]. These results raise the intriguing possibility that the expression of certain mutant mRNAs (e.g., for p300 and IκBα) in RC-K8 cells can suppress translation from the corresponding wild-type mRNAs.
To our knowledge, this report provides the first evidence of a p300 truncation in a B-cell lymphoma. Nevertheless, inactivating mutations in p300, many of which result in C-terminal truncations, have been identified in other types of human tumors and tumor cell lines. Previous reports of p300 truncating mutations have been mostly in cancers of epithelial origin, including colorectal, gastric, breast, pancreatic, cervical, and ovarian [9
]. Most cell lines containing p300 truncations have deleted or silenced second EP300
alleles, and the colorectal cancer cell line HCT116 contains different mutations in its two EP300
]. Expression of wild-type p300 slows the growth of two cancer cell lines with biallelic inactivating mutations in EP300
]. Moreover, p300 knockout mice develop histiocytic sarcomas [41
]. Based on these types of data, p300 has been suggested to be a tumor suppressor. Alterations of p300 have been less frequently found in hematopoietic malignancies. Translocations resulting in fusions of p300 to monocytic leukemia zinc-finger protein (MOZ) in acute myeloid leukemia patients and to mixed lineage leukemia (MLL) in myelodysplastic syndrome patients have been reported [42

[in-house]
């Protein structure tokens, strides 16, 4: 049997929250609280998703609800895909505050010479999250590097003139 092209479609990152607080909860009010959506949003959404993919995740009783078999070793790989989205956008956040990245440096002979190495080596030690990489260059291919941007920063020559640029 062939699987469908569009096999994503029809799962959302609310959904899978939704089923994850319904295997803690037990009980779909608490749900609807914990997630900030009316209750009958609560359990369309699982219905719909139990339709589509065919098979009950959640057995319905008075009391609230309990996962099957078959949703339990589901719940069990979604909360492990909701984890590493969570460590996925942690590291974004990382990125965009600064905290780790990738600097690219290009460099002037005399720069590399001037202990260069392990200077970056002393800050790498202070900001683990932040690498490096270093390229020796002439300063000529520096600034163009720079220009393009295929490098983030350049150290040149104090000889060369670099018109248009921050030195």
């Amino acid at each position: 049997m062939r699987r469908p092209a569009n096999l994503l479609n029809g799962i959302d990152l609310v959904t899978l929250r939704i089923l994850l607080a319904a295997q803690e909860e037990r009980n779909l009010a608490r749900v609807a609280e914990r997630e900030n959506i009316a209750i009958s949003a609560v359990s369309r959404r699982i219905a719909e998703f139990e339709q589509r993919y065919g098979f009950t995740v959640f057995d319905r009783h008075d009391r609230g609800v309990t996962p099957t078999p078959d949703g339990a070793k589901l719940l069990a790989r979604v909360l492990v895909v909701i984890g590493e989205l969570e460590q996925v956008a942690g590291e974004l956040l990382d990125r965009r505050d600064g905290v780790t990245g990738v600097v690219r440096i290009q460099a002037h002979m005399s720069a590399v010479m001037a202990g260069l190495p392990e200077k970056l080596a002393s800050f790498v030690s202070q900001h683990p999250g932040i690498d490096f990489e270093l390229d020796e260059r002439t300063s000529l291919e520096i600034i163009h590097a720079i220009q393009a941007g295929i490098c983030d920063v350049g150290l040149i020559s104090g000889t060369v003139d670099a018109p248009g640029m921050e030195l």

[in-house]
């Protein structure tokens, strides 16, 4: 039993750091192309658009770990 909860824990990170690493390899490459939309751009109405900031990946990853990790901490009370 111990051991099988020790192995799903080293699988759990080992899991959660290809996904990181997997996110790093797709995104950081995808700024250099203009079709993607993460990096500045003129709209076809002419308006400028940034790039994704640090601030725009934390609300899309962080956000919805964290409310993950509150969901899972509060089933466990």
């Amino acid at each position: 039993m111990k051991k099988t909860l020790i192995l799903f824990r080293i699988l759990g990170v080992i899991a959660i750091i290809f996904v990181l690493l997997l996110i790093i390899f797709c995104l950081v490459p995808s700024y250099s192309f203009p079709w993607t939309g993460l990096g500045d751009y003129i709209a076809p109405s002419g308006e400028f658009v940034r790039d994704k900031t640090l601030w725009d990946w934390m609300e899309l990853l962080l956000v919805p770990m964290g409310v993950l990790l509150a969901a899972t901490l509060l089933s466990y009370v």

Future work is needed to identify the precise genetic alteration that results in expression of the p300ΔC protein in RC-K8 cells, to determine whether p300ΔC contains non-p300 sequences, and to determine whether the p300ΔC protein contributes to the growth, survival, or malignant phenotype of RC-K8 cells. Along these lines, it will be interesting to determine whether overexpression of wild-type p300 or knockdown of p300ΔC can affect the growth or survival of RC-K8 cells or the interaction of REL with CBP.